A cube is made from smaller cubes, 5 by 5 by 5, then some of those cubes are removed. Can you make the specified shapes, and what is the most and least number of cubes required ?

The second in a series of articles on visualising and modelling shapes in the history of astronomy.

This article explores ths history of theories about the shape of our planet. It is the first in a series of articles looking at the significance of geometric shapes in the history of astronomy.

A circular plate rolls in contact with the sides of a rectangular tray. How much of its circumference comes into contact with the sides of the tray when it rolls around one circuit?

What 3D shapes occur in nature. How efficiently can you pack these shapes together?

Can you recreate these designs? What are the basic units? What movement is required between each unit? Some elegant use of procedures will help - variables not essential.

Can you make a tetrahedron whose faces all have the same perimeter?

Bilbo goes on an adventure, before arriving back home. Using the information given about his journey, can you work out where Bilbo lives?

In this problem we are faced with an apparently easy area problem, but it has gone horribly wrong! What happened?

Find all the ways to cut out a 'net' of six squares that can be folded into a cube.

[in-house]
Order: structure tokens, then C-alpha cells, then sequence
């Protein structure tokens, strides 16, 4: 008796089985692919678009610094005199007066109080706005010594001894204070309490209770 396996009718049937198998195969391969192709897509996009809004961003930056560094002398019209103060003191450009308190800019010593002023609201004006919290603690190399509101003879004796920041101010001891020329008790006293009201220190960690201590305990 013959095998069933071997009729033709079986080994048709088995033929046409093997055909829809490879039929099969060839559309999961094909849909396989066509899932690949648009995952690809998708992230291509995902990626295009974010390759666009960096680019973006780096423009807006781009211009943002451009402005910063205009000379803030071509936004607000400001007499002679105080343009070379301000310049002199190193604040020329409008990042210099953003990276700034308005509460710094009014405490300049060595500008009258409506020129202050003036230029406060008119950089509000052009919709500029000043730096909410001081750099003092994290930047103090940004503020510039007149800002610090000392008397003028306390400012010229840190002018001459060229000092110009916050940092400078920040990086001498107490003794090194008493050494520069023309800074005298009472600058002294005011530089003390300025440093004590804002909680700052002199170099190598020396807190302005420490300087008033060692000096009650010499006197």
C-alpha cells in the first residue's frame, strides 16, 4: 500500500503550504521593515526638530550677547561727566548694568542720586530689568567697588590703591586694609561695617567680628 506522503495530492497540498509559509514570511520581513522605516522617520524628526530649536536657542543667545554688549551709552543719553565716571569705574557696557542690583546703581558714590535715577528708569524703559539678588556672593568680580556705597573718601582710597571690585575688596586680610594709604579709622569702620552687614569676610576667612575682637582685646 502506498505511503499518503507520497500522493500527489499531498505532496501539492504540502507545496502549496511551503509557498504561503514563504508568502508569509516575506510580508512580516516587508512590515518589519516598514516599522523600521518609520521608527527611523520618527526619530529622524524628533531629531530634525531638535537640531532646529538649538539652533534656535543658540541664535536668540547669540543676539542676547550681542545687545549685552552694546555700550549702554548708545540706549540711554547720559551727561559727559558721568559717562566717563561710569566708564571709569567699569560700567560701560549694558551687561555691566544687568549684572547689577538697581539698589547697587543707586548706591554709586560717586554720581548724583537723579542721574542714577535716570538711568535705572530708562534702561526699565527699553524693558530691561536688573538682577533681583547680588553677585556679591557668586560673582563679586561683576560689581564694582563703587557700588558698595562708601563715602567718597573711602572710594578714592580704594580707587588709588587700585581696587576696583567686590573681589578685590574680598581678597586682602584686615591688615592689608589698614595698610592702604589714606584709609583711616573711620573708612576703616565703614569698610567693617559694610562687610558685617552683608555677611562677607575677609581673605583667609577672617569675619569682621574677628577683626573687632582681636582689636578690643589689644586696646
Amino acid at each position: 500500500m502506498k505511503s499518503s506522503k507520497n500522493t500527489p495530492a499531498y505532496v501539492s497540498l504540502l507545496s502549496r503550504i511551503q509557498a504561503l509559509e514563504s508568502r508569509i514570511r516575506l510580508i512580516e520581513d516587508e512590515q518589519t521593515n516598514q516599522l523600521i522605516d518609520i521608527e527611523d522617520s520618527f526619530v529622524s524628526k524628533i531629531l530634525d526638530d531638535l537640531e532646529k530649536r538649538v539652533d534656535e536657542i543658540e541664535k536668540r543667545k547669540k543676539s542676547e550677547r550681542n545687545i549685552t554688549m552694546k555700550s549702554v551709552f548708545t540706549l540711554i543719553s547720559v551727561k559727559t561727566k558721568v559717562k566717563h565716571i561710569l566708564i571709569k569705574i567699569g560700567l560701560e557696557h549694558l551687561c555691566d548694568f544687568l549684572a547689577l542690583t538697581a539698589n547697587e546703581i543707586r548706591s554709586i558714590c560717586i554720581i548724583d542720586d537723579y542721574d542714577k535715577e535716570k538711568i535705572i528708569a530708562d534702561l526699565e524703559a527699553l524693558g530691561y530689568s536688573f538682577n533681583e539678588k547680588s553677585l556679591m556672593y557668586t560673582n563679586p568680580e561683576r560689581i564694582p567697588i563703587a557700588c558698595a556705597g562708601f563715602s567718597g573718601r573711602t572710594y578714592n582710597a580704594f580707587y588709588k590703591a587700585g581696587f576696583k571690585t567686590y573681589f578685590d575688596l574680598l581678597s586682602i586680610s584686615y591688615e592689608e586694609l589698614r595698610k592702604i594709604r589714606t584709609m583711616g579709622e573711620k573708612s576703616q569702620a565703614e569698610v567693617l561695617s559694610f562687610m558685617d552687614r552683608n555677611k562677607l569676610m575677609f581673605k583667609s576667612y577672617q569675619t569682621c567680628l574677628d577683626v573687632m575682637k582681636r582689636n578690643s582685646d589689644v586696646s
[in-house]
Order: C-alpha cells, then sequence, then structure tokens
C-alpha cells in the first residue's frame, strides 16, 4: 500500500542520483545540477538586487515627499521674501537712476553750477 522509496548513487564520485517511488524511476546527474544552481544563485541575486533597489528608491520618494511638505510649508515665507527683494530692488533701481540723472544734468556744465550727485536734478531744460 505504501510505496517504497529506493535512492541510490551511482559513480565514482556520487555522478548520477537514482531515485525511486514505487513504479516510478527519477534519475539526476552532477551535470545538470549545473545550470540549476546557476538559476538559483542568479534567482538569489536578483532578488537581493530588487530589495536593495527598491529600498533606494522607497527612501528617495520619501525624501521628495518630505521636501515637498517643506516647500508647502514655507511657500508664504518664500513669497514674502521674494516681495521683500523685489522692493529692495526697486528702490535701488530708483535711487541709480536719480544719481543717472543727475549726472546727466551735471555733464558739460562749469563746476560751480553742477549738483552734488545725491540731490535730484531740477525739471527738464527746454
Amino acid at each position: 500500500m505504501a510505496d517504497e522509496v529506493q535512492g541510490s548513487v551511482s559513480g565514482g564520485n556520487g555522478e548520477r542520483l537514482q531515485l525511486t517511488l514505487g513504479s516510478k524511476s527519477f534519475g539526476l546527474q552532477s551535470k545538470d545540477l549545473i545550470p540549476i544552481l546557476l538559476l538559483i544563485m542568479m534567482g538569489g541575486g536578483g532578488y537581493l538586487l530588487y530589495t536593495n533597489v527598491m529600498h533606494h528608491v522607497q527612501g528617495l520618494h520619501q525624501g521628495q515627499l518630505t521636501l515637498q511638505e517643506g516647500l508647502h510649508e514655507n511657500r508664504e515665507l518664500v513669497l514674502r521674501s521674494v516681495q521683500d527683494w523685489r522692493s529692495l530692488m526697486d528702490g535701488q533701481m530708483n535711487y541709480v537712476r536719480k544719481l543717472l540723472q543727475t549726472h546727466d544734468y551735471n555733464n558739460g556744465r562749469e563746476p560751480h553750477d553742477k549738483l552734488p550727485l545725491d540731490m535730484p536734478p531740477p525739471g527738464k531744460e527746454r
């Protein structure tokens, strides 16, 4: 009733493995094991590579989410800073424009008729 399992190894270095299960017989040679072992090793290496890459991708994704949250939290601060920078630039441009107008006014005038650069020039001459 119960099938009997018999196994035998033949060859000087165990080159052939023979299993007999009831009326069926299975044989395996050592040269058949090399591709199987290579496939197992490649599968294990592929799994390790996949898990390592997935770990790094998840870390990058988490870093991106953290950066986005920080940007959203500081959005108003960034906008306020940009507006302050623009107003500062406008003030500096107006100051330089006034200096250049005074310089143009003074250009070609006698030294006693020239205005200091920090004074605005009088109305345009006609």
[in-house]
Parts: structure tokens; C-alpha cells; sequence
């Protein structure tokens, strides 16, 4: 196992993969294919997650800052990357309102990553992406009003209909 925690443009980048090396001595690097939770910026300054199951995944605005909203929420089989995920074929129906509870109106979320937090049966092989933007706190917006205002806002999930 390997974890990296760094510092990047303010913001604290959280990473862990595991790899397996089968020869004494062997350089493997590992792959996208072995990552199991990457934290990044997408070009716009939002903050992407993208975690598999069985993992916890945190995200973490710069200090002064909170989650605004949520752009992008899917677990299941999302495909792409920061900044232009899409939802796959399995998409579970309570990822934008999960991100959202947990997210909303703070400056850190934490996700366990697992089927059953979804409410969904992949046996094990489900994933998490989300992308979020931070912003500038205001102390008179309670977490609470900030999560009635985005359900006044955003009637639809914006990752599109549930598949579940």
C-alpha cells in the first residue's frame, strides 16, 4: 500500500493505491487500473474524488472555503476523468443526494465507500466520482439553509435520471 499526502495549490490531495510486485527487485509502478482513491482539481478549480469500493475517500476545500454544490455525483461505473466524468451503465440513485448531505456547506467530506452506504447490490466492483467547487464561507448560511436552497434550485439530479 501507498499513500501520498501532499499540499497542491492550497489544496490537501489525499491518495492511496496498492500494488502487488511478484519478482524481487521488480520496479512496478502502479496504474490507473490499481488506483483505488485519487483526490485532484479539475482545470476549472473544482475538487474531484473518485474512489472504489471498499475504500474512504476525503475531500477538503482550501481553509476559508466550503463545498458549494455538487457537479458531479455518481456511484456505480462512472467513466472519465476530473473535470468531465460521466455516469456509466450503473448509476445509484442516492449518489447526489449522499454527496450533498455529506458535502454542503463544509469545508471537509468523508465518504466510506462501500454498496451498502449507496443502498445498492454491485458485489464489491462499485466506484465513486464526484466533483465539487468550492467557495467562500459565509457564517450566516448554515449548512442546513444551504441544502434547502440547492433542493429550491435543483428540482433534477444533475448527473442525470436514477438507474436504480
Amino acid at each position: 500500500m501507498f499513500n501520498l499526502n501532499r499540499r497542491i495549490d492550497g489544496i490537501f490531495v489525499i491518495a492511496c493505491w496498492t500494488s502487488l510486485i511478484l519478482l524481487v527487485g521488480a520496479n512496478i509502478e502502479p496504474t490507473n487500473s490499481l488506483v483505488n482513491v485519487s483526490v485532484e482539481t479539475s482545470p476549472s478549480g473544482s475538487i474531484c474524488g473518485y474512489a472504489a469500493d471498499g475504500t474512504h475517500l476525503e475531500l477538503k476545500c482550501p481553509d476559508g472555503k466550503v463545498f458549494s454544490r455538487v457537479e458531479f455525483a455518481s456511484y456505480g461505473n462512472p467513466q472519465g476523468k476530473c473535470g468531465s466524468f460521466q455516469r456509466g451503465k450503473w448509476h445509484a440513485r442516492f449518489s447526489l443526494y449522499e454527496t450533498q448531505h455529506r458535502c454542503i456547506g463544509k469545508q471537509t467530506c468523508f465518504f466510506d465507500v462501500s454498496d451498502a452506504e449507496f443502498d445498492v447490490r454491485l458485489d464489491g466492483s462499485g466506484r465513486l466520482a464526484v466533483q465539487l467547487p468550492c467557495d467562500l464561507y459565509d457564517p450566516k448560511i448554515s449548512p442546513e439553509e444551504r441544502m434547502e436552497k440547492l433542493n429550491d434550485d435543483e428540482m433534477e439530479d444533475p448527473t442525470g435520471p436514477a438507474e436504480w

An irregular tetrahedron has two opposite sides the same length a and the line joining their midpoints is perpendicular to these two edges and is of length b. What is the volume of the tetrahedron?

Imagine a stack of numbered cards with one on top. Discard the top, put the next card to the bottom and repeat continuously. Can you predict the last card?

I found these clocks in the Arts Centre at the University of Warwick intriguing - do they really need four clocks and what times would be ambiguous with only two or three of them?

Glarsynost lives on a planet whose shape is that of a perfect regular dodecahedron. Can you describe the shortest journey she can make to ensure that she will see every part of the planet?

Find the point whose sum of distances from the vertices (corners) of a given triangle is a minimum.

A bicycle passes along a path and leaves some tracks. Is it possible to say which track was made by the front wheel and which by the back wheel?

The triangle OMN has vertices on the axes with whole number co-ordinates. How many points with whole number coordinates are there on the hypotenuse MN?

Build gnomons that are related to the Fibonacci sequence and try to explain why this is possible.

A visualisation problem in which you search for vectors which sum to zero from a jumble of arrows. Will your eyes be quicker than algebra?

A cheap and simple toy with lots of mathematics. Can you interpret the images that are produced? Can you predict the pattern that will be produced using different wheels?

A game for 2 people. Take turns joining two dots, until your opponent is unable to move.

A half-cube is cut into two pieces by a plane through the long diagonal and at right angles to it. Can you draw a net of these pieces? Are they identical?

Given the nets of 4 cubes with the faces coloured in 4 colours, build a tower so that on each vertical wall no colour is repeated, that is all 4 colours appear.